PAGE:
'A great gang of black and brown humanity': The lives and politics of African migrants in twentieth-century France: From vagabonds and transients to maritime labourers and intellectuals

Research output: Chapter in Book/Report/Conference proceedingChapter

Abstract

This chapter briefly traces the history of the Black and African diaspora in twentieth-century France, including by recounting how the instability of their migrant status compelled men and women in port cities such as Bordeaux and Marseille to form common political visions and sociocultural communities along docks and in bars. Using archival documents, newspapers and literature such as that of Claude McKay and Ousmane Sembène, this chapter shows how although they had very different linguistic, economic and geographical backgrounds, solidarity among Africans in France was made necessary by a common precarity and was made possible because African migrants found ways to construct and practise a diasporic blackness anchored in common histories of French colonization. Black and African migrants and citizens have continued to use similar political and sociocultural tactics into the late twentieth and early twenty-first centuries. Thus, contemporary offshoots of earlier struggles to build networks and find ways to dwell comfortably in port cities even while resisting border controls, surveillance, and racism have remained firmly moored in common histories of (de)colonization.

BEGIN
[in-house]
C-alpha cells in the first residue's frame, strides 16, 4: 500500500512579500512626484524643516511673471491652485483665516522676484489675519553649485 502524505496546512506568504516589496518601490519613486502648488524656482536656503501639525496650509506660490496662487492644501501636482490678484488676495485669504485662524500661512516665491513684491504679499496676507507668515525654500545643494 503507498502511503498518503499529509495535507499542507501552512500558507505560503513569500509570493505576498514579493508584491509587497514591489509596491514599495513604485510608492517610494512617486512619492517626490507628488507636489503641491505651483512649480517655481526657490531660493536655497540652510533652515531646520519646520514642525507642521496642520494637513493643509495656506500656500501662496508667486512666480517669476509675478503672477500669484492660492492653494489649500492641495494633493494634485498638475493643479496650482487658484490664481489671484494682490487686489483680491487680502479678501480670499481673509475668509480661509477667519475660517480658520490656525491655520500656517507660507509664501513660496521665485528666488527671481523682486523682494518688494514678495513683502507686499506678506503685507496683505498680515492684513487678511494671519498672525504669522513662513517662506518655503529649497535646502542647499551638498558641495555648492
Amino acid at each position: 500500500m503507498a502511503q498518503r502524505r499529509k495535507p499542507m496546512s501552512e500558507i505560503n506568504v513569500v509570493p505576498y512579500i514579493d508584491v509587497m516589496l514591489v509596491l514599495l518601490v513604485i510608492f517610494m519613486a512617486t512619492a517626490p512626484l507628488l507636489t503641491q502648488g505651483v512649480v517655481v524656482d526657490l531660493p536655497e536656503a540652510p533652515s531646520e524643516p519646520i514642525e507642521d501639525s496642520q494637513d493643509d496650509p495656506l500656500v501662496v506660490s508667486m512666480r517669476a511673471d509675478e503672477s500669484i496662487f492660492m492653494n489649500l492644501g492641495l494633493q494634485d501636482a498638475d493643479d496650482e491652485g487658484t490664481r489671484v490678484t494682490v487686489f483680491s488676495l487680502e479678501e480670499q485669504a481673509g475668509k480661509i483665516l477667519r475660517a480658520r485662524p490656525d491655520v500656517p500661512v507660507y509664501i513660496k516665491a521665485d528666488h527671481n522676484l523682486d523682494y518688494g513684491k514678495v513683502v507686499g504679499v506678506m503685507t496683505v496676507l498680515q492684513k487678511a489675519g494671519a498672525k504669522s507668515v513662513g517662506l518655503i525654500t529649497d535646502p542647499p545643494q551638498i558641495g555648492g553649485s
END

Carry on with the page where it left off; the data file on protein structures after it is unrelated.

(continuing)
Original languageEnglish (US)
Title of host publicationRoutledge Handbook of Francophone Africa
PublisherTaylor and Francis
Pages257-273
Number of pages17
ISBN (Electronic)9781351142168
ISBN (Print)9780815350835
DOIs
StatePublished - Oct 24 2023

All Science Journal Classification (ASJC) codes

  • General Social Sciences

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